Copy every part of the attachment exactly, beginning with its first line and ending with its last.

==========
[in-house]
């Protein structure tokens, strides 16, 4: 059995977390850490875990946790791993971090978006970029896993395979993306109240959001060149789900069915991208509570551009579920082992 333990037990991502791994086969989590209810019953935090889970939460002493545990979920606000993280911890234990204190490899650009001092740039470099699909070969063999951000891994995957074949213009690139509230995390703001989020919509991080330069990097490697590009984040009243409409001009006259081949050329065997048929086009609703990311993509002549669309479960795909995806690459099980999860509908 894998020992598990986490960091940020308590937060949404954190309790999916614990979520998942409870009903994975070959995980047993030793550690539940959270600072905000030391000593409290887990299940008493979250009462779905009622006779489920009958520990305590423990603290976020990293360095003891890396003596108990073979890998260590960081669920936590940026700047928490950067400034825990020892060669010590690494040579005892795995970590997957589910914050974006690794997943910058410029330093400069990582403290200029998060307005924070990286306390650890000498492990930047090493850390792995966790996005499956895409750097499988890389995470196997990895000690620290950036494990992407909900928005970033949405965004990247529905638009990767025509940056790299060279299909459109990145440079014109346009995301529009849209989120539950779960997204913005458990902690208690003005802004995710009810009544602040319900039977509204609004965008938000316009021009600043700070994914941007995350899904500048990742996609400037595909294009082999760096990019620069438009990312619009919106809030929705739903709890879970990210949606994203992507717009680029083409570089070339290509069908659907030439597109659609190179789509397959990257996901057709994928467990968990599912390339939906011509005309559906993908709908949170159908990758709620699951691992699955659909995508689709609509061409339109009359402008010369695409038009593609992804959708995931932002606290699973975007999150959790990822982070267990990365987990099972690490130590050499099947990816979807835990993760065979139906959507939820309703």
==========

[in-house]
């Protein structure tokens, strides 16, 4: 059995977390850490875990946790791993971090978006970029896993395979993306109240959001060149789900069915991208509570551009579920082992 333990037990991502791994086969989590209810019953935090889970939460002493545990979920606000993280911890234990204190490899650009001092740039470099699909070969063999951000891994995957074949213009690139509230995390703001989020919509991080330069990097490697590009984040009243409409001009006259081949050329065997048929086009609703990311993509002549669309479960795909995806690459099980999860509908 894998020992598990986490960091940020308590937060949404954190309790999916614990979520998942409870009903994975070959995980047993030793550690539940959270600072905000030391000593409290887990299940008493979250009462779905009622006779489920009958520990305590423990603290976020990293360095003891890396003596108990073979890998260590960081669920936590940026700047928490950067400034825990020892060669010590690494040579005892795995970590997957589910914050974006690794997943910058410029330093400069990582403290200029998060307005924070990286306390650890000498492990930047090493850390792995966790996005499956895409750097499988890389995470196997990895000690620290950036494990992407909900928005970033949405965004990247529905638009990767025509940056790299060279299909459109990145440079014109346009995301529009849209989120539950779960997204913005458990902690208690003005802004995710009810009544602040319900039977509204609004965008938000316009021009600043700070994914941007995350899904500048990742996609400037595909294009082999760096990019620069438009990312619009919106809030929705739903709890879970990210949606994203992507717009680029083409570089070339290509069908659907030439597109659609190179789509397959990257996901057709994928467990968990599912390339939906011509005309559906993908709908949170159908990758709620699951691992699955659909995508689709609509061409339109009359402008010369695409038009593609992804959708995931932002606290699973975007999150959790990822982070267990990365987990099972690490130590050499099947990816979807835990993760065979139906959507939820309703």